Things are really tight in our household, financially speaking. Our condo property taxes have gone up. Our health insurance will go up in the new year. Our transportation costs are going up in February. However, the available money supply (what my husband and I earn) will stay the same. I hear similar things from all over the United States. My husband and I have pulled the belt almost as tight as it can go.

    Are these school board members in touch with financial reality? What about the City of Evanston's check book? How much do they have in the bank? How about District 65? How financially solvent are they?

  4. Cost

    Does anyone know how long Evanston residents will pay for the referendum if passed? An extra $127 a year seems like a no-brainer for me to help meet Evanston's growing needs. 

    1. 20 years

      The district says they typically issue bonds that run 20 years. So it would be $127 a year for 20 years.

      However, this may not be the only request the district makes for tax hikes over the next year or so.

      — Bill

    2. A vote NO is a vote YES for staff, fiscal responsibility, equity

      Would you build an addition on your house if you could not pay the grocery bill?

      This referendum is what the district is proposing.  They are in a budget deficit of 3 million, this year, with projections going straight down for the upcoming years.  There are talks of cutting just about everything. See here-

       Yet, now we are talking of building on and creating new schools? 

      Who will staff this new school? We can not afford the staff we have, so how will we hire new teachers plus all the supports-principal-nurses-janitors-etc? 

      This $127 per $200,000 is completely misleading.  Unless the district plans on moving staff from other schools to a new school, taxes will have to go up again.  .  Add these increases on to the 11% increase in property taxes from the city the past over the two years(plus increased fees) and all of a sudden these `minor`increases here and there are not so minor.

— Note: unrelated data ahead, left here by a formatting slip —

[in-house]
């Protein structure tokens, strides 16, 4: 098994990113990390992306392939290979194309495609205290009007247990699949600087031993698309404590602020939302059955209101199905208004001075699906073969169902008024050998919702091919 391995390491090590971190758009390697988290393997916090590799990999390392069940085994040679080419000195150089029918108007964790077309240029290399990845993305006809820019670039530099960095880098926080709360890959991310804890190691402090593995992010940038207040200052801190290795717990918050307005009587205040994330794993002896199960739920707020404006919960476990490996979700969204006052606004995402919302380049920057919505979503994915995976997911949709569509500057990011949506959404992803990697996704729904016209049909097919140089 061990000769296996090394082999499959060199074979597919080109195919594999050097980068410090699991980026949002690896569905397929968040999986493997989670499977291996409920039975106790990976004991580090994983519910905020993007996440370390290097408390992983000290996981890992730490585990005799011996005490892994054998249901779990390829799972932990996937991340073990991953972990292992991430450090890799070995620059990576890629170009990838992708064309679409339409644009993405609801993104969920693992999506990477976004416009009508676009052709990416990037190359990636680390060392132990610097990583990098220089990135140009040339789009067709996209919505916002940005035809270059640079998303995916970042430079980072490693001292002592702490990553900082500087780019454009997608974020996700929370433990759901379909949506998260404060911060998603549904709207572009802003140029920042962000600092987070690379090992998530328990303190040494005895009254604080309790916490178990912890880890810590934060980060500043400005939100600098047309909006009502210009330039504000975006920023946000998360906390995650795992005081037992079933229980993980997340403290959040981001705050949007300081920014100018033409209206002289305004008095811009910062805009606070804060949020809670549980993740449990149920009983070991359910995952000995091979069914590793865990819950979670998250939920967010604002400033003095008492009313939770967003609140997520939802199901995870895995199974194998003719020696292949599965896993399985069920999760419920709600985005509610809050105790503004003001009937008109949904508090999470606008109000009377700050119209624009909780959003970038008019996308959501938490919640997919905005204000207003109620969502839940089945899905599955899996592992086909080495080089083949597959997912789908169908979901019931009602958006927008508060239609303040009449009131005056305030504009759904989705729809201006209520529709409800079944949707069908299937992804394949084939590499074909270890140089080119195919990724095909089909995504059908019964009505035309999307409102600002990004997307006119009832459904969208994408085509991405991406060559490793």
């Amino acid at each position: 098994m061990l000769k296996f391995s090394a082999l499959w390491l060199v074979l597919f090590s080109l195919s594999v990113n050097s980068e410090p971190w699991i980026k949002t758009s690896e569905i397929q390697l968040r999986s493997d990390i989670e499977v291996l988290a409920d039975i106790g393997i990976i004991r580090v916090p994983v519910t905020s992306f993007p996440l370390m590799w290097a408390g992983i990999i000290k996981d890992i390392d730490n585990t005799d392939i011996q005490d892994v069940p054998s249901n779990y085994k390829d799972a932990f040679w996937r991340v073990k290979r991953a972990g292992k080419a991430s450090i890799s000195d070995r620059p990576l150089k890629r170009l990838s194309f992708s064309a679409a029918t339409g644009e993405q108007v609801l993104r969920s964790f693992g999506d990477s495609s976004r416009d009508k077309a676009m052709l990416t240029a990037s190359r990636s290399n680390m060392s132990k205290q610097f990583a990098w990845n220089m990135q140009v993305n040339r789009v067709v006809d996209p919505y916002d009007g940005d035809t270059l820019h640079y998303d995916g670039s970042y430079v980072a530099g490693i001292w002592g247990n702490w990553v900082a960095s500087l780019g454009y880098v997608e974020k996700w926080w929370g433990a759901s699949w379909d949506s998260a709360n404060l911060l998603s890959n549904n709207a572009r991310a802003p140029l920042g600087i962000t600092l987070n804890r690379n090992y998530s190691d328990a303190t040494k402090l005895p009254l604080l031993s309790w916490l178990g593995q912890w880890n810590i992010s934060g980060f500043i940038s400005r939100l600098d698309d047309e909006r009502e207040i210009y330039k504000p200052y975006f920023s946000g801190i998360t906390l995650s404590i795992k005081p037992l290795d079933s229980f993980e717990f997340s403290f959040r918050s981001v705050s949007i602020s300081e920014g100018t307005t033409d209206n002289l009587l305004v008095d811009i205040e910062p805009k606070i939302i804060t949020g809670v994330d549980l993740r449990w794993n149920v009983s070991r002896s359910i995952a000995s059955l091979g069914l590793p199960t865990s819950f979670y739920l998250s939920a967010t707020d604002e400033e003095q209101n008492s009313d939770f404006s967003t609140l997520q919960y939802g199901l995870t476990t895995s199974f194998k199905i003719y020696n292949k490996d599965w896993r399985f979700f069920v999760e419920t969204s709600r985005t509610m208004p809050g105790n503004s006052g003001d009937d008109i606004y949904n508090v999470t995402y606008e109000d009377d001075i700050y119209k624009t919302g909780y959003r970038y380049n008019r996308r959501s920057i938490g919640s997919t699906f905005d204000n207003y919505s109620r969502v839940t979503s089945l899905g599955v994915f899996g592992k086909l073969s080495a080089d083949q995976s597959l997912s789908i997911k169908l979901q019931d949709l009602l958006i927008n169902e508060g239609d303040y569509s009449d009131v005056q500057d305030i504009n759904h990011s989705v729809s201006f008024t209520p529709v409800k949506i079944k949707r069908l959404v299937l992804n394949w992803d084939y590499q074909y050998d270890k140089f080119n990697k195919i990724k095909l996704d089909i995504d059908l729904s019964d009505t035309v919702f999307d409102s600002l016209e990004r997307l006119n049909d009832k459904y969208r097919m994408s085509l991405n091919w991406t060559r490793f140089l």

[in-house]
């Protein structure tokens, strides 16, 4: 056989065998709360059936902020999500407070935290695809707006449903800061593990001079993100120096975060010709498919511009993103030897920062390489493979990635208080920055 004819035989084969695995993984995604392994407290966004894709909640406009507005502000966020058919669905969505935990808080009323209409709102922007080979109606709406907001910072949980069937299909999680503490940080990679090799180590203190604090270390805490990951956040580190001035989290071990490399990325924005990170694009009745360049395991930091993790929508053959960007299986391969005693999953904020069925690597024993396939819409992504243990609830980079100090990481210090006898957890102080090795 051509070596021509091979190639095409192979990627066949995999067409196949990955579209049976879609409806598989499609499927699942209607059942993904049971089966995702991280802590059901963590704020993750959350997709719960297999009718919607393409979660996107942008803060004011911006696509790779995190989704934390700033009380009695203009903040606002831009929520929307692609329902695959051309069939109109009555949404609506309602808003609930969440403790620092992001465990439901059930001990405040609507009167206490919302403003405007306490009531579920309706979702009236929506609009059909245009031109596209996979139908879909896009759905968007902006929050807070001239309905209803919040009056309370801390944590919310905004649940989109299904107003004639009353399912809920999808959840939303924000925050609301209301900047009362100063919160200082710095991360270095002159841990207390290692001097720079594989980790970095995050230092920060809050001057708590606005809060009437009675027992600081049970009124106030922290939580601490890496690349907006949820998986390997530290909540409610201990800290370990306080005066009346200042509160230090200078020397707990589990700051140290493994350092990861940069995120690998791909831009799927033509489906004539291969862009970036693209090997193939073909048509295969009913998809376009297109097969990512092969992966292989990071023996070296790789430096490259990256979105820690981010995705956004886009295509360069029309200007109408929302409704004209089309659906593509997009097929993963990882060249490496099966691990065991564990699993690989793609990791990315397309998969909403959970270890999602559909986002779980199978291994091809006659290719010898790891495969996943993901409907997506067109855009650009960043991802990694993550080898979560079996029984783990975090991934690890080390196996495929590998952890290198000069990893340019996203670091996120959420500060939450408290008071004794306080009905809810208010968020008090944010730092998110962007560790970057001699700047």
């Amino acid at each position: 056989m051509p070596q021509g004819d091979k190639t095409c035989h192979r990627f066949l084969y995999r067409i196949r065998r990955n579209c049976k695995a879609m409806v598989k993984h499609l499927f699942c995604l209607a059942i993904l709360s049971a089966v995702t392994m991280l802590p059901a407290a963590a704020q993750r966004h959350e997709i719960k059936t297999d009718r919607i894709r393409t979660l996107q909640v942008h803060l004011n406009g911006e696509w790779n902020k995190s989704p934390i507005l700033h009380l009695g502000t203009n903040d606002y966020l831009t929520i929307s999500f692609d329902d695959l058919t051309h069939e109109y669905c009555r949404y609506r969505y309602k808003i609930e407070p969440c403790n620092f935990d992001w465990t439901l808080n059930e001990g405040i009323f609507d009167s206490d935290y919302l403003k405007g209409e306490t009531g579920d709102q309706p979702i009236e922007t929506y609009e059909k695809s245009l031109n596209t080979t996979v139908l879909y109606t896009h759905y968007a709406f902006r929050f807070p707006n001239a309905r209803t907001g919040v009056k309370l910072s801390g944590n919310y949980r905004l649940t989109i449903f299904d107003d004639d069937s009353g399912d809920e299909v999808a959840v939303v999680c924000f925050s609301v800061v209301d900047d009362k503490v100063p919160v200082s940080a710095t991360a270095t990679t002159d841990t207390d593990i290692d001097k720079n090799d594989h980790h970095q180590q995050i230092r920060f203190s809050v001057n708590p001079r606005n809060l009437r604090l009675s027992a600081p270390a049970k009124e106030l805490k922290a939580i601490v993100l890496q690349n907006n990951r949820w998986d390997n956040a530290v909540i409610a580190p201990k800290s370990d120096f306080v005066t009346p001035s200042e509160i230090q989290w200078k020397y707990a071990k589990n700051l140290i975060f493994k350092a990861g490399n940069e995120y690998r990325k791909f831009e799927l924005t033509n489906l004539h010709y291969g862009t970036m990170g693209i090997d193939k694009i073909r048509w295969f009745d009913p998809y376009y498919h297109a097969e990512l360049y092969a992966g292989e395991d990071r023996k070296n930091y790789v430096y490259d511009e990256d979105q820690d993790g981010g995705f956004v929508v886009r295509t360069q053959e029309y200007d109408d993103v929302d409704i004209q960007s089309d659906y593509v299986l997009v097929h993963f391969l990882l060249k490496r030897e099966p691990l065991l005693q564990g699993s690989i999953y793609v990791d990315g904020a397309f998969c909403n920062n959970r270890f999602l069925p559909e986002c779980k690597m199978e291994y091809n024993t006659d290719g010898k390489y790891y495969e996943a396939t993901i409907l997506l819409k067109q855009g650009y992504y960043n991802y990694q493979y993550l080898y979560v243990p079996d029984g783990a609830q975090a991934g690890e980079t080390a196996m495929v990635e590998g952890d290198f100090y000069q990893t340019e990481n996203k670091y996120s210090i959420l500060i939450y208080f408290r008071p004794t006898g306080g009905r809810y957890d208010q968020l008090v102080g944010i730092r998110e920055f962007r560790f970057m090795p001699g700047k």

If the people who demand this 5th ward school, who don´t happen to live in the 5th ward according to the phone survey results, cared so much about the poor in this town, they would realize that `minor`increases for them, equal an inability to pay the grocery bill for others.

      A vote against the referendum is not a vote against the school district. 

       A vote NO is a vote YES for fiscal responsibilty and better long term planning.  A vote NO is a vote to keep the $ invested in teachers instead of pretty new spaces.

      A vote NO Is a vote for equity.  Re-district and let the north students be bussed south, where the schools have room for them.  The south kids have been bussed for years, now let the north step up and live what they preach.

      1. Evanston school referendum

        It seems clear that Evanston has an abundance of cash.  A school district that can afford to give its superintendent such a hefty increase in compensation surely must have a largesse squirreled away.  Chicago's school superintendent is paid barely more than Evanston's, according to two newspaper articles.  The fact that the Evanston pay raise came to a board vote almost in secret –the issue was not on the board agenda–only adds to taxpayer suspicions.

      2. a vote no is a vote yes…

        i really agreed with many of your points, jennybean.  good thinking!  will the citizens of evanston realize any of these points? only if thinking people get them out there in the public square.  so, letter-writers of the world unite! you have nothing to lose but your ever-increasing taxes.

        mary brugliera